Human Rights and Wrongs
First published in The Jerusalem Post on 24th February 2001
Are human rights about to be turned into the new crusade against the Jews? I ask this question in all seriousness in the light of the upcoming World Conference Against Racism, to be held under United Nations auspices in Durban.
As it currently stands, the document accompanying the conference is worse than the notorious “Zionism is racism” declaration of 1975, which UN Secretary-General Kofi Annan described as the “low point” in United Nations history. If it proceeds as planned, it will be a tragedy.
Jews are a tiny people, less than one-quarter of 1 percent of the population of the world. By rights, our voice on the subject of racism should be insignificant. Would that it were so. Sadly, for three reasons it is not.
The first reason is that anti-Semitism is the world’s oldest hatred. It was born long before the birth of Christianity and has existed relentlessly ever since. It added new words to the vocabulary of human shame, among them ghetto, pogrom, and Holocaust. For longer than any other people, Jews were denied rights wherever they were. The result was an unparalleled succession of persecutions, forced conversions, blood libels, expulsions, inquisitions, and massacres.
There is no special status conferred by victimhood, but Jews know as deeply as anyone on earth what it means to exist in a world without rights.
The second reason belongs to ideas. The concept of rights entered the West in the 17th and 18th centuries. When Hobbes and Locke were writing their treatises, the book they had in front of them was the Hebrew Bible. When Thomas Jefferson sat down to write the immortal words of the American Declaration of Independence – “We hold these truths to be self-evident, that all men are created equal and are endowed by their Creator with certain unalienable rights” – he was not drawing on the philosophy of ancient Greece. Neither Plato nor Aristotle would have understood them, convinced as they were that some people were born slaves.
Those truths were self-evident to only a mind steeped in the book of Genesis, with its revolutionary statement that all human beings are made in the image of God; in the Book of Exodus with its assertion that the true God is one who liberates slaves; and in the prophets of ancient Israel whose message of human dignity, justice, and peace still resonates today.
The language of human rights is universal, but it speaks with a Jewish accent.
The third reason is that it was not by accident that the United Nations Declaration on Human Rights was made in 1948. It was an attempt, in the wake of the Nuremberg trials, to give expression to the idea of a crime against humanity. This was not obvious. It meant that an individual, obeying the orders of a properly constituted government (Hitler came to power on a democratic vote), pursuing national interest as his nation conceived it, might yet be guilty of a crime. This meant formulating a concept that transcended the normal laws of national self-determination.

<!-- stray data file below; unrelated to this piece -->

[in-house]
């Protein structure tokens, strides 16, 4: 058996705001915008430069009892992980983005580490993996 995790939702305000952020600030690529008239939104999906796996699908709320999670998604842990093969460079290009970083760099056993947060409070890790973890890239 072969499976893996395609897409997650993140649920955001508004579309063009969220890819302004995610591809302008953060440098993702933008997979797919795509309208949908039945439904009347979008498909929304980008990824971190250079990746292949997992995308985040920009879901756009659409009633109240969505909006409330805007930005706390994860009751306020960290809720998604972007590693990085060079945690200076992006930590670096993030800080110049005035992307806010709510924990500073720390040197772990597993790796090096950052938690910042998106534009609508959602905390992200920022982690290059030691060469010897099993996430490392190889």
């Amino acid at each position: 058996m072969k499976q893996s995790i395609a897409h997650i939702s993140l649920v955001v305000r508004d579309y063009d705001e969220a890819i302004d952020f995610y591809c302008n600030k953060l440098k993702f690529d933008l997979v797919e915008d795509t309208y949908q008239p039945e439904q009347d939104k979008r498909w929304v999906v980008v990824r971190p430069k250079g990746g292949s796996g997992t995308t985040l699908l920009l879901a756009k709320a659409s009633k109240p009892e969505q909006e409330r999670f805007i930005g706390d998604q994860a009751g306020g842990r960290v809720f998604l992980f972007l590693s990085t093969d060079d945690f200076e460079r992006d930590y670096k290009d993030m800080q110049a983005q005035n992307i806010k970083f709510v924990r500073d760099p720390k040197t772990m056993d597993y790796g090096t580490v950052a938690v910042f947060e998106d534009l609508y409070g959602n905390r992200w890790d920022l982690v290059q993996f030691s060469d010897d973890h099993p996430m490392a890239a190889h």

The crime against humanity was the Holocaust. I weep that it took the death of one-third of my people before that concept became part of international law.
Sadly, then, the Jewish voice is not marginal in the battle against racism. It is a war in which Jews have been on the front line for more than 3,000 years. It is unthinkable that an international conference to further the fight should, in effect, exclude the voice of the people who staked their very existence on the right to be different – on the inherent and majestic dignity of difference.
Yet that is what the Durban document threatens in its present state. It accuses Israel of racism, apartheid, crimes against humanity, and constituting a threat to international security. It demeans the Holocaust by refusing to recognise its singularity, speaking instead of “holocausts,” lower-case and in the plural. It fails to recognise the Jewish people as a specific target of racism. It introduces the worst kind of politics into a document that should be above politics.
Transparently, it is an attack on Israel, and as the late Martin Luther King Jr reminded us: “When people criticise Zionism, they mean Jews.”
If the document goes ahead in its present form it will injure the fight against racism. It will damage the moral authority of the United Nations. Worst of all, it will threaten the very principle it seeks to protect: the dignity of the human person as a principle transcending the vicissitudes of particular conflicts and their resolution. A program against racism must be scrupulously free of any possible accusation that it embodies the very failing it seeks to cure.
Heaven knows, the State of Israel is not perfect. But since it was brought into existence by a vote of the United Nations a little over a half-century ago, it has done more than most nations of its size and age to honour human rights. It has provided a home for refugees from 103 countries, speaking 82 different languages. Under constant military or terrorist threat it has sustained a free press, an independent judiciary, and an active, sometimes hyperactive, democracy. It has provided humanitarian relief in conflict- and disaster-zones throughout the world. Even today, after the seven-year peace process has ended in violence, the vast majority of Israelis want peace and are prepared to pay a high price for it.
Israel does not deserve the vilification heaped on it by the Durban document. The Jewish people does not deserve the attempt to make its sufferings, past and present, invisible. These things are neither just nor wise, nor likely to advance the cause of tolerance and peace. The United Nations is a noble institution, and the fight against racism is a supremely urgent cause. Durban is too important to fail. It can only succeed if it recognises all rights equally. It is not too late to amend the document and rescue one of the great opportunities of our time.